It was my idea that my seven year old start tennis lessons. I searched out a local club and arranged for a lesson. I was the one who bought her first racket.
On our way to here first lesson, I congratulated myself on the brilliance of the idea. Tennis wasn’t really popular in our town. That meant more one-on-one coaching. She’d quickly develop her untapped talents. She’d become a rising star in the tennis community. A big fish in a little pond.
At the club, the instructor said the first lesson was free, just to see if she’d take to the game. I agreed, but secretly I scoffed. Of course she’d take to the game.
I tried to temper my enthusiasm. She wouldn’t be a star- at first. These things take time. It’s best to be cautiously optimistic. She’ll get a full scholarship at some US college. A tennis powerhouse. Then she’ll move on to the professional ranks. After couple of years she’ll emerge as a star.
I watched my future star on the court. She spun her racket on the ground and chased stray balls. When her turn came to hit the ball, she missed completely. Whiffed. My heart fluttered. She missed her second time. And third. She stunk.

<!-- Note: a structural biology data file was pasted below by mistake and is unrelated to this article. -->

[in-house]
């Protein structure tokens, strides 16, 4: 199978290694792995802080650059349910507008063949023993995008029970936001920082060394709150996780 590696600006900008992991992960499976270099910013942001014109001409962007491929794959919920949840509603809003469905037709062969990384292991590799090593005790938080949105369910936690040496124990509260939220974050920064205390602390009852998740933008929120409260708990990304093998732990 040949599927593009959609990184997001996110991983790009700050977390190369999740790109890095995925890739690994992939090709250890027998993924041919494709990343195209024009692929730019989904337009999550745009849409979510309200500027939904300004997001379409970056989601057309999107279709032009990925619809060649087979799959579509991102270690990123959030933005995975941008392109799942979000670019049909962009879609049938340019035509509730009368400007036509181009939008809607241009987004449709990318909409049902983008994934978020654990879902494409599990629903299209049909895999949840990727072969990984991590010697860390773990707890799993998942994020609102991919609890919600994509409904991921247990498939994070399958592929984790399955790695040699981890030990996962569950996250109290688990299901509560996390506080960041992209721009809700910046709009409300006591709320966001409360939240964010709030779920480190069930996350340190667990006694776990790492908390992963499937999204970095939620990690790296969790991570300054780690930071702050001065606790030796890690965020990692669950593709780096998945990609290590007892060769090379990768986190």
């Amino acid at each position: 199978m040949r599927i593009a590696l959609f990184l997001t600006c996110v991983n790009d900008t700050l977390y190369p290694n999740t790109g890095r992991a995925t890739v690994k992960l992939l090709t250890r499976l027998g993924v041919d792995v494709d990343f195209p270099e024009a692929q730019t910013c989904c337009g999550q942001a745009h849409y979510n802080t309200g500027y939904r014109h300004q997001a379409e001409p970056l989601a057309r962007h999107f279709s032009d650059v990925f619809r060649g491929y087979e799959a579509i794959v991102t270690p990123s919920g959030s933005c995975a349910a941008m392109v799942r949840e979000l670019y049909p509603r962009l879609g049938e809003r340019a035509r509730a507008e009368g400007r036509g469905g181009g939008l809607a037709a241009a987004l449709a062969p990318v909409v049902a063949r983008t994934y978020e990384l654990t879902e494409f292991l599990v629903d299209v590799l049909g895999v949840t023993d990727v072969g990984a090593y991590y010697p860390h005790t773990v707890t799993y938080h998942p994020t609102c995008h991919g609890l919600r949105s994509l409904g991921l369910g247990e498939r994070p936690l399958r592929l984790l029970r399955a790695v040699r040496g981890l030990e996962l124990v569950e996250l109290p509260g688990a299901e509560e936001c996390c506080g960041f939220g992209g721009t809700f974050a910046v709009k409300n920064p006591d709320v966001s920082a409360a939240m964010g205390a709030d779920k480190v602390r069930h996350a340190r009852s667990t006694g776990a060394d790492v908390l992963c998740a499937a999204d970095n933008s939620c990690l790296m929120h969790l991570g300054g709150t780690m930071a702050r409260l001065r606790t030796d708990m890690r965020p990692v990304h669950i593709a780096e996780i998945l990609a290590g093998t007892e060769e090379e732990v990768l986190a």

My heart sank. I thought about how awful she must feel. Actually, that thought came after my own dreams crumbled before my eyes.
The lesson ended and my daughter skipped over. I prepared to offer her consolation.
“How did it go?” I asked, knowingly.
“Daddy, it was so much fun! Did you see me?” she asked.
“I sure did,” I replied, somewhat perplexed.
All the way home she chattered away about her exciting new discovery- tennis.
I drove home in silence.
When we pulled in the driveway, she jumped out of the car and said, “Daddy, thank-you for taking me to tennis lessons. Can we go every week?”
“Absolutely Sweetheart,” I said. Somehow I was a hero and a failure as a father at the very same moment.